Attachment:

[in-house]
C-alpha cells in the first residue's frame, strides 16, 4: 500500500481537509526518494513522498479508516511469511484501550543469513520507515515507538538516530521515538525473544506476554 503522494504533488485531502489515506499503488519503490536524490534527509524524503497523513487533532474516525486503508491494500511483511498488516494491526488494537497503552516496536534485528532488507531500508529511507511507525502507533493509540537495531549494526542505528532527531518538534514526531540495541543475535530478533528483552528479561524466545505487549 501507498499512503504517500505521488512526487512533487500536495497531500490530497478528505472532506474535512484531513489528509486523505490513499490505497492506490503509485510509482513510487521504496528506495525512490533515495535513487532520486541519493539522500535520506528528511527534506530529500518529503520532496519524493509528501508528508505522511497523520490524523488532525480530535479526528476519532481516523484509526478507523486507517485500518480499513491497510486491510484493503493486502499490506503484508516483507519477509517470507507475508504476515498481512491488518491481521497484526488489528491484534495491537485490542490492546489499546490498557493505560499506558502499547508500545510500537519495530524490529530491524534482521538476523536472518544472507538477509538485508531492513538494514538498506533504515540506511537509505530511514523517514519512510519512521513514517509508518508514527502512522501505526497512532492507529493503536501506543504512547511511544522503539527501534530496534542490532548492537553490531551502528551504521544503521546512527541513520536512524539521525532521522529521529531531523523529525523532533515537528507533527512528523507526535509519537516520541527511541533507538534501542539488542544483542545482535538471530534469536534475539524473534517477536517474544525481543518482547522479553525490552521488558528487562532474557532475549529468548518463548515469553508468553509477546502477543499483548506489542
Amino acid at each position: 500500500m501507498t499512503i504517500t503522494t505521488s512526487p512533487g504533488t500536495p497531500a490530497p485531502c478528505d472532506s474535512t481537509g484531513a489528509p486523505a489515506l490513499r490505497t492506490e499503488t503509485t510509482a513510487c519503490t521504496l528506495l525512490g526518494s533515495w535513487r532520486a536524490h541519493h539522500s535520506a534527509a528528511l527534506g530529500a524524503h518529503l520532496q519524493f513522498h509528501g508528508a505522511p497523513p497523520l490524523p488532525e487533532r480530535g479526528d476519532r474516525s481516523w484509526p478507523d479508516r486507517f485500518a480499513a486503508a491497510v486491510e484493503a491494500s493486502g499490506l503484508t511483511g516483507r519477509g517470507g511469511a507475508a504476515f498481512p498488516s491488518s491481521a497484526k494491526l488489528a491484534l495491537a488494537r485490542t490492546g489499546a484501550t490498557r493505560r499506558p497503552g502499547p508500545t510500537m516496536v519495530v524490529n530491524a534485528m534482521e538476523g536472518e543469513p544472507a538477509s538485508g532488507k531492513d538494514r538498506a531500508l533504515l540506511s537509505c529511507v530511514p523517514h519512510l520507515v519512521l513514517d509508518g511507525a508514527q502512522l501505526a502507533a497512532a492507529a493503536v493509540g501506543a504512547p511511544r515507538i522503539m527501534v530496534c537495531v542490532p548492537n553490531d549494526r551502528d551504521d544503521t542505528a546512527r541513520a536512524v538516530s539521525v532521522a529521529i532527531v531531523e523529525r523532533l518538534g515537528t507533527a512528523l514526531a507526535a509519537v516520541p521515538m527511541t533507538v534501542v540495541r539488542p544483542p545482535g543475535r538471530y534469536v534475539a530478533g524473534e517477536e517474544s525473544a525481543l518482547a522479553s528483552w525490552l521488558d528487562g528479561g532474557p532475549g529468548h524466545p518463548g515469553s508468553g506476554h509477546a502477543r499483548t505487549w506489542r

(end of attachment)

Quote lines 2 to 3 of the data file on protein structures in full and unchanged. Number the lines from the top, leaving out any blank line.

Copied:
C-alpha cells in the first residue's frame, strides 16, 4: 500500500481537509526518494513522498479508516511469511484501550543469513520507515515507538538516530521515538525473544506476554 503522494504533488485531502489515506499503488519503490536524490534527509524524503497523513487533532474516525486503508491494500511483511498488516494491526488494537497503552516496536534485528532488507531500508529511507511507525502507533493509540537495531549494526542505528532527531518538534514526531540495541543475535530478533528483552528479561524466545505487549 501507498499512503504517500505521488512526487512533487500536495497531500490530497478528505472532506474535512484531513489528509486523505490513499490505497492506490503509485510509482513510487521504496528506495525512490533515495535513487532520486541519493539522500535520506528528511527534506530529500518529503520532496519524493509528501508528508505522511497523520490524523488532525480530535479526528476519532481516523484509526478507523486507517485500518480499513491497510486491510484493503493486502499490506503484508516483507519477509517470507507475508504476515498481512491488518491481521497484526488489528491484534495491537485490542490492546489499546490498557493505560499506558502499547508500545510500537519495530524490529530491524534482521538476523536472518544472507538477509538485508531492513538494514538498506533504515540506511537509505530511514523517514519512510519512521513514517509508518508514527502512522501505526497512532492507529493503536501506543504512547511511544522503539527501534530496534542490532548492537553490531551502528551504521544503521546512527541513520536512524539521525532521522529521529531531523523529525523532533515537528507533527512528523507526535509519537516520541527511541533507538534501542539488542544483542545482535538471530534469536534475539524473534517477536517474544525481543518482547522479553525490552521488558528487562532474557532475549529468548518463548515469553508468553509477546502477543499483548506489542
Amino acid at each position: 500500500m501507498t499512503i504517500t503522494t505521488s512526487p512533487g504533488t500536495p497531500a490530497p485531502c478528505d472532506s474535512t481537509g484531513a489528509p486523505a489515506l490513499r490505497t492506490e499503488t503509485t510509482a513510487c519503490t521504496l528506495l525512490g526518494s533515495w535513487r532520486a536524490h541519493h539522500s535520506a534527509a528528511l527534506g530529500a524524503h518529503l520532496q519524493f513522498h509528501g508528508a505522511p497523513p497523520l490524523p488532525e487533532r480530535g479526528d476519532r474516525s481516523w484509526p478507523d479508516r486507517f485500518a480499513a486503508a491497510v486491510e484493503a491494500s493486502g499490506l503484508t511483511g516483507r519477509g517470507g511469511a507475508a504476515f498481512p498488516s491488518s491481521a497484526k494491526l488489528a491484534l495491537a488494537r485490542t490492546g489499546a484501550t490498557r493505560r499506558p497503552g502499547p508500545t510500537m516496536v519495530v524490529n530491524a534485528m534482521e538476523g536472518e543469513p544472507a538477509s538485508g532488507k531492513d538494514r538498506a531500508l533504515l540506511s537509505c529511507v530511514p523517514h519512510l520507515v519512521l513514517d509508518g511507525a508514527q502512522l501505526a502507533a497512532a492507529a493503536v493509540g501506543a504512547p511511544r515507538i522503539m527501534v530496534c537495531v542490532p548492537n553490531d549494526r551502528d551504521d544503521t542505528a546512527r541513520a536512524v538516530s539521525v532521522a529521529i532527531v531531523e523529525r523532533l518538534g515537528t507533527a512528523l514526531a507526535a509519537v516520541p521515538m527511541t533507538v534501542v540495541r539488542p544483542p545482535g543475535r538471530y534469536v534475539a530478533g524473534e517477536e517474544s525473544a525481543l518482547a522479553s528483552w525490552l521488558d528487562g528479561g532474557p532475549g529468548h524466545p518463548g515469553s508468553g506476554h509477546a502477543r499483548t505487549w506489542r